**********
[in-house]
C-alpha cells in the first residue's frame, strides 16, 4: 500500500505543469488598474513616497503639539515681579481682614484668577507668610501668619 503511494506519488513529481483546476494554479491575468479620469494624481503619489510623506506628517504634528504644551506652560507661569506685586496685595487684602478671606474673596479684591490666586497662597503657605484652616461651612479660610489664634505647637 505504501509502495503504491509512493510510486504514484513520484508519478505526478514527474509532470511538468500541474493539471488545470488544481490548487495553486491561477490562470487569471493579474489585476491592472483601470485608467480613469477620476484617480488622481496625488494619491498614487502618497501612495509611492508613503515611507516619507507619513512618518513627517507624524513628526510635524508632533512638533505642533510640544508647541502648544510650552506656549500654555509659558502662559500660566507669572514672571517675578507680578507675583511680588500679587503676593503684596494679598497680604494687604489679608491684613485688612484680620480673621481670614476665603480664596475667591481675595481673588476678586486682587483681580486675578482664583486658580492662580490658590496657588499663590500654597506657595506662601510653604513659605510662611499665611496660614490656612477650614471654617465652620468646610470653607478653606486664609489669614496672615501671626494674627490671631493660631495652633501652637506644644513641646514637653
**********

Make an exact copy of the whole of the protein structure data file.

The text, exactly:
[in-house]
C-alpha cells in the first residue's frame, strides 16, 4: 500500500505543469488598474513616497503639539515681579481682614484668577507668610501668619 503511494506519488513529481483546476494554479491575468479620469494624481503619489510623506506628517504634528504644551506652560507661569506685586496685595487684602478671606474673596479684591490666586497662597503657605484652616461651612479660610489664634505647637 505504501509502495503504491509512493510510486504514484513520484508519478505526478514527474509532470511538468500541474493539471488545470488544481490548487495553486491561477490562470487569471493579474489585476491592472483601470485608467480613469477620476484617480488622481496625488494619491498614487502618497501612495509611492508613503515611507516619507507619513512618518513627517507624524513628526510635524508632533512638533505642533510640544508647541502648544510650552506656549500654555509659558502662559500660566507669572514672571517675578507680578507675583511680588500679587503676593503684596494679598497680604494687604489679608491684613485688612484680620480673621481670614476665603480664596475667591481675595481673588476678586486682587483681580486675578482664583486658580492662580490658590496657588499663590500654597506657595506662601510653604513659605510662611499665611496660614490656612477650614471654617465652620468646610470653607478653606486664609489669614496672615501671626494674627490671631493660631495652633501652637506644644513641646514637653